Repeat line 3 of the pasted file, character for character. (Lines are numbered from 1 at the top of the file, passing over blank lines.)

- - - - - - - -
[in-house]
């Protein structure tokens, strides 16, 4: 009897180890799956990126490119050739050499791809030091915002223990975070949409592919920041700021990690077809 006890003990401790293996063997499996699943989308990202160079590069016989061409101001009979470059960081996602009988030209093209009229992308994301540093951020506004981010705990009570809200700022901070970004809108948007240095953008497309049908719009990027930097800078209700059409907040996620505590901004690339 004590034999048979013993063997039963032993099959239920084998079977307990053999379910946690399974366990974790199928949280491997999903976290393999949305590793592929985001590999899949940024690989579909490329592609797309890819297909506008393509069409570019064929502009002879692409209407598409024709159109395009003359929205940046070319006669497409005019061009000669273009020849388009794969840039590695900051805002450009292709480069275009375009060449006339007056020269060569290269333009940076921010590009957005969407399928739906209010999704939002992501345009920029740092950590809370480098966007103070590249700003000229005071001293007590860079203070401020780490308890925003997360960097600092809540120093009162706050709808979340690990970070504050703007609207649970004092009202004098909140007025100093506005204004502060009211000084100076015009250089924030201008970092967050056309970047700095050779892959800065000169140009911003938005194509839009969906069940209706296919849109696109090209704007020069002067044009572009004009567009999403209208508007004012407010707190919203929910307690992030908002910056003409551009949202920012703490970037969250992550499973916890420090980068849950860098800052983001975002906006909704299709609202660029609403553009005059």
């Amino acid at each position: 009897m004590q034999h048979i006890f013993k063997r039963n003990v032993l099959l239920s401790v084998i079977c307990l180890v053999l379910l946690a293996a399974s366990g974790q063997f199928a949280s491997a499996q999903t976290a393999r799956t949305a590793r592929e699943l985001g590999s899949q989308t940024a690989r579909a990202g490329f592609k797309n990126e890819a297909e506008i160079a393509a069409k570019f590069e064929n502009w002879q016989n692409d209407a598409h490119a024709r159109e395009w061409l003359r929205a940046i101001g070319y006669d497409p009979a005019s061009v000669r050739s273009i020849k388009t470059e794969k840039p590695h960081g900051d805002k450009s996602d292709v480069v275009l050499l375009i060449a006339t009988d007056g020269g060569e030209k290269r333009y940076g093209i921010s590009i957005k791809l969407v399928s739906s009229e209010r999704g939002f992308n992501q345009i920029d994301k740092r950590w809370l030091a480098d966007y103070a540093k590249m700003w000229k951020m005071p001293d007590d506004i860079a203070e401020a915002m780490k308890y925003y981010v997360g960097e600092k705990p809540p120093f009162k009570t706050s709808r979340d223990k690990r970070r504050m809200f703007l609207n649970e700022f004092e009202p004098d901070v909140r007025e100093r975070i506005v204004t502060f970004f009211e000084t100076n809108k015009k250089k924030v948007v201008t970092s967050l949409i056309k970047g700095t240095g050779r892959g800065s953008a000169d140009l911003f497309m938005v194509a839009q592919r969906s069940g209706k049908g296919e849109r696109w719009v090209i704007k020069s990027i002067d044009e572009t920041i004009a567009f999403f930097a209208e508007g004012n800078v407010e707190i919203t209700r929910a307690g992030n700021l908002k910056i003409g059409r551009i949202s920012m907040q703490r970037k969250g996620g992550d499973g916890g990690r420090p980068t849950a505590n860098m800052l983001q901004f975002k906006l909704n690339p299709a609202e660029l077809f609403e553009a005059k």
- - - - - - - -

């Amino acid at each position: 009897m004590q034999h048979i006890f013993k063997r039963n003990v032993l099959l239920s401790v084998i079977c307990l180890v053999l379910l946690a293996a399974s366990g974790q063997f199928a949280s491997a499996q999903t976290a393999r799956t949305a590793r592929e699943l985001g590999s899949q989308t940024a690989r579909a990202g490329f592609k797309n990126e890819a297909e506008i160079a393509a069409k570019f590069e064929n502009w002879q016989n692409d209407a598409h490119a024709r159109e395009w061409l003359r929205a940046i101001g070319y006669d497409p009979a005019s061009v000669r050739s273009i020849k388009t470059e794969k840039p590695h960081g900051d805002k450009s996602d292709v480069v275009l050499l375009i060449a006339t009988d007056g020269g060569e030209k290269r333009y940076g093209i921010s590009i957005k791809l969407v399928s739906s009229e209010r999704g939002f992308n992501q345009i920029d994301k740092r950590w809370l030091a480098d966007y103070a540093k590249m700003w000229k951020m005071p001293d007590d506004i860079a203070e401020a915002m780490k308890y925003y981010v997360g960097e600092k705990p809540p120093f009162k009570t706050s709808r979340d223990k690990r970070r504050m809200f703007l609207n649970e700022f004092e009202p004098d901070v909140r007025e100093r975070i506005v204004t502060f970004f009211e000084t100076n809108k015009k250089k924030v948007v201008t970092s967050l949409i056309k970047g700095t240095g050779r892959g800065s953008a000169d140009l911003f497309m938005v194509a839009q592919r969906s069940g209706k049908g296919e849109r696109w719009v090209i704007k020069s990027i002067d044009e572009t920041i004009a567009f999403f930097a209208e508007g004012n800078v407010e707190i919203t209700r929910a307690g992030n700021l908002k910056i003409g059409r551009i949202s920012m907040q703490r970037k969250g996620g992550d499973g916890g990690r420090p980068t849950a505590n860098m800052l983001q901004f975002k906006l909704n690339p299709a609202e660029l077809f609403e553009a005059k």